Homeless Romanian Dwarf Larry Massett
A late-night encounter on Bucharest streets.
Commentary: Encountering a homeless dwarf in Romania
April 20, 2005 from Day to Day
NOAH ADAMS, host: We often hear in the news about the struggles of homeless people in cities around the world, but we don't often hear from them firsthand. Writer and anthropologist Alyssa Goodman describes an encounter she witnessed on the streets of Bucharest in Romania.
It is 2 in the morning in Bucharest. A face is peeking up from a whole in the sidewalk in the neighborhood of Piasavictoreia(ph). It appears to be the face of a little dwarf with small eyes and a bush mustache and beard. The outline of a man passes by, walking quickly, hands in pockets. `Who are you?' the dwarf calls out to the moving shadow. The man slows, looks around. `Who are you?' he answers.
The dwarf climbs out of the sidewalk hole. He takes off his mustache and beard and puts them in his back pocket and asks the man for a cigarette. He is just a boy. The man lights a cigarette and gives it to the boy, who cannot hold it. It drops from his cracked fingers and lies burning on the asphalt. He tries to stoop down to pick it up, but his small body is like that of an old man's refusing to bend.
`You live down in that sewer?' the man says. The boy nods. He stares at the cigarette smoldering at his feet. `And what's your name?' `Patrika(ph).' The man looks at him. `And how are you ever going to get out of there?' he says. `How are you going to get out of that sewer and live the live of a real human being? Once you go down in there, it's not so easy to get out. Am I right?' Patrika nods, still watching the cigarette.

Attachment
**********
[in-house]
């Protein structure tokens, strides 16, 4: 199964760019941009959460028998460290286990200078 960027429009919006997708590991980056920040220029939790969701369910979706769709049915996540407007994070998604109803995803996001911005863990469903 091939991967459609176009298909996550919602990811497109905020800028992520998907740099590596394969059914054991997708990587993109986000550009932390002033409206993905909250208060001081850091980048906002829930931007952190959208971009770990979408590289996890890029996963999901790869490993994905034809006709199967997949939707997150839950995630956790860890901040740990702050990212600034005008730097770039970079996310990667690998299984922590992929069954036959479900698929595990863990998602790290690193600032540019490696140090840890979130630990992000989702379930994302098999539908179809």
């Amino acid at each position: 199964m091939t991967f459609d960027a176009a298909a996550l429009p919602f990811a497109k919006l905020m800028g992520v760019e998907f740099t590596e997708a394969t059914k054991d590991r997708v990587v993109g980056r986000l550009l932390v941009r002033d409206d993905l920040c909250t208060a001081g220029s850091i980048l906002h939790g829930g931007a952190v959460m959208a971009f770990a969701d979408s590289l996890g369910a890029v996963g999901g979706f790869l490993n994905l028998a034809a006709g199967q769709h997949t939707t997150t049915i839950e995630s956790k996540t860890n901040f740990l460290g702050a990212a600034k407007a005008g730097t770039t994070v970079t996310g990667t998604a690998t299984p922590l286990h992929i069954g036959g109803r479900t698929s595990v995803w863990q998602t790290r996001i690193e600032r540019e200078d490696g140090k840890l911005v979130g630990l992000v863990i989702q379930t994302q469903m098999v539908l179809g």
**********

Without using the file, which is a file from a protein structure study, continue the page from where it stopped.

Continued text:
`You know, I could have gone and lived in the sewers like you,' says the man. `I could have dropped out of school and gone underground, but I didn't want to live the life of half a man. I wanted to be a whole human being, not a worm. You don't want to be a worm your whole life, do you?' The boy shakes his head, his eyes welling up. Patrika stares at the man's face. `God is in you,' he whispers. `I know,' says the man. `And God is in you, too. Now pick up that cigarette. Go on. Pick it up.'
The boy reaches down, his hand drawing centimeter by centimeter to the ground, until he touches the cigarette, closes his fingers around it and stands back up. `See?' says the man. `You don't have to smoke it. I just wanted you to know that you could pick it up, because you didn't think you could. Now, go. Go back to the sewer. And then get out of there for good.' He turns and strides down the dark street. Patrika watches until the figure rounds the corner and is gone.
ADAMS: Alyssa Goodman's story was produced by Larry Massett and comes to us from the folks at HearingVoices.com, an independent radio group.
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ADAMS: NPR's DAY TO DAY continues. I'm Noah Adams.